In Alyawarr, the Full Court of the Federal Court described the Preamble as the Act’s ‘moral foundation’: Northern Territory v Alyawarr, Kaytetye, Warumungu, Wakaya Native Title Claim Group (2005) 145 FCR 442, . See also Justice Robert French, ‘Lifting the Burden of Native Title—Some Modest Proposals for Improvement’ (Speech Delivered at the Federal Court Native Title User Group, Adelaide, 9 July 2008) . A number of submissions also referred to the beneficial purpose of the Native Title Act: see, eg, Queensland Government, Submission 28; Central Desert Native Title Services, Submission 26; Native Title Services Victoria, Submission 18; North Queensland Land Council, Submission 17; Law Society of Western Australia, Submission 9. For further discussion of the Act’s status as beneficial, see Sean Brennan, ‘Statutory Interpretation and Indigenous Property Rights’ (2010) 21 Public Law Review 239, 252.
IW v City of Perth (1997) 191 CLR 1, 12 (Brennan CJ, McHugh J); 39 (Gummow J). See also AB v Western Australia (2011) 244 CLR 390,  (French CJ, Gummow, Hayne, Kiefel and Bell JJ).
Native Title Act 1993 (Cth) s 223(1)(a), (b).
Ibid s 223(1)(c). For further discussion of the concept of ‘recognition’, see Ch 2.
Guiding Principle 3: see Ch 1.
These reforms were proposed in substantially the same form in: Australian Law Reform Commission, Review of the Native Title Act 1993, Discussion Paper No 82 (2014) Proposals 5–1 to 5–4.
Northern Territory Government, Submission 71; Minerals Council of Australia, Submission 65; National Farmers’ Federation, Submission 56; Association of Mining and Exploration Companies, Submission 54; The Chamber of Minerals and Energy of Western Australia, Submission 49; Western Australian Government, Submission 43.
Victoria Department of Premier and Cabinet, Right People for Country Project <www.dpc.vic.gov.au>.
The Preamble to the Native Title Act acknowledges that ‘many Aboriginal peoples or Torres Strait Islanders, because they have been dispossessed of their traditional lands, will be unable to assert native title rights and interests’. A number of submissions to this Inquiry highlighted this aspect of the Preamble: see, eg, Queensland Government, Submission 28; Western Australian Government, Submission 20; National Farmers’ Federation, Submission 14. See also Ch 3.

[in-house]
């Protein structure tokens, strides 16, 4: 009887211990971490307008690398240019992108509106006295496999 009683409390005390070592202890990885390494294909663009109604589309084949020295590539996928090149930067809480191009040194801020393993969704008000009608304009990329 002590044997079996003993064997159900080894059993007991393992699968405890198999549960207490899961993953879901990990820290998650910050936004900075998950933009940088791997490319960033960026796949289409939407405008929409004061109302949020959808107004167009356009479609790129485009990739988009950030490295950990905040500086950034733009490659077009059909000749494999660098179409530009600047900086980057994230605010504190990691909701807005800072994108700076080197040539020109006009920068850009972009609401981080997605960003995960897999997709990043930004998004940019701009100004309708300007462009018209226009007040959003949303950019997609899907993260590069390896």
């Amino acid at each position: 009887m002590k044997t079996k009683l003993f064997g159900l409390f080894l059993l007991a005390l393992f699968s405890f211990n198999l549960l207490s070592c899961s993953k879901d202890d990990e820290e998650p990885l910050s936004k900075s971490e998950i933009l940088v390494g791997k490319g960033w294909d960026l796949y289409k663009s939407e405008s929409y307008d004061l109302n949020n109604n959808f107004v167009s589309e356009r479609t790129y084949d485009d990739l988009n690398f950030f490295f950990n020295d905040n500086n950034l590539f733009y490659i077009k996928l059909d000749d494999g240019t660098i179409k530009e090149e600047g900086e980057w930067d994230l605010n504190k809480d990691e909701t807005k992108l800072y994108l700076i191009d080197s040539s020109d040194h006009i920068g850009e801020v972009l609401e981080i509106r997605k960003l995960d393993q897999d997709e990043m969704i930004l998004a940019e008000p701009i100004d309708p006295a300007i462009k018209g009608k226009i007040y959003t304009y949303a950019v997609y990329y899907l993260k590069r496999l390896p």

A native title claim is subjected to a ‘registration test’: a consideration, by the Registrar of the National Native Title Tribunal, of whether a claim meets certain merits and procedural conditions: Native Title Act 1993 (Cth) ss 190A–190C. Among the merits conditions that must be satisfied are that the factual basis on which it is asserted that the native title rights and interests claimed exist is sufficient to support the assertion, and that there is a prima facie case for establishing at least some of the native title rights and interests claimed: ss190B(5)–(6). The Court may dismiss a claim that has not been accepted for registration, when satisfied of certain matters, including that avenues for review of the decision have been exhausted, and that the application has not been amended and is not likely to be amended in a way that would lead to a different outcome once considered by the Registrar: ss 190F(5), (6). Strictly, the registration test is not a screening mechanism for access to the Federal Court—it is the Court’s power under s 190F(6) which provides this screening mechanism. However, ‘satisfaction of the registration test has ramifications for whether an application should be allowed to remain on the Court’s list’: Christine George on behalf of the Gurambilbarra People v Queensland  FCA 1518 (10 October 2008) . See also Little on behalf of the Djaku:nde People v Queensland  FCA 287 (31 March 2015) .
For a native title claim to be registered, the Registrar must be satisfied that no member of the claim group has also been part of a previous application over part of the same claim area unless that entry onto the register of the previous application has now been removed: Native Title Act 1993 (Cth) s 190C(3). Native Title Representative Bodies (NTRBs) must make all reasonable efforts to minimise the number of claims covering land or waters within its area: ss 203BC(3)(b); 203BE(3)(a)–(b). An NTRB also has dispute resolution functions, including to assist in promoting agreement among native title holders in its area about the making of native title applications: s 203BF(1)(a). If two or more proceedings before the Federal Court relate to native title claims that cover the same area, the Federal Court must make such order as it considers appropriate to ensure that, to the extent that the applications cover the same area, they are dealt with in the same proceeding: s 67(1).
Members of the Yorta Yorta Aboriginal Community v Victoria (2002) 214 CLR 422,  (Gleeson CJ, Gummow and Hayne JJ).
Ch 2 discusses approaches to the term ‘traditional’ prior to the High Court’s decision in Yorta Yorta.
Members of the Yorta Yorta Aboriginal Community v Victoria (2002) 214 CLR 422,  Gleeson CJ, Gummow and Hayne JJ).
Ibid  (Gleeson CJ, Gummow and Hayne JJ).
Ibid  (Gleeson CJ, Gummow and Hayne JJ). See also Melissa Perry and Stephen Lloyd, Australian Native Title Law (Lawbook Co, 2003) 22–23.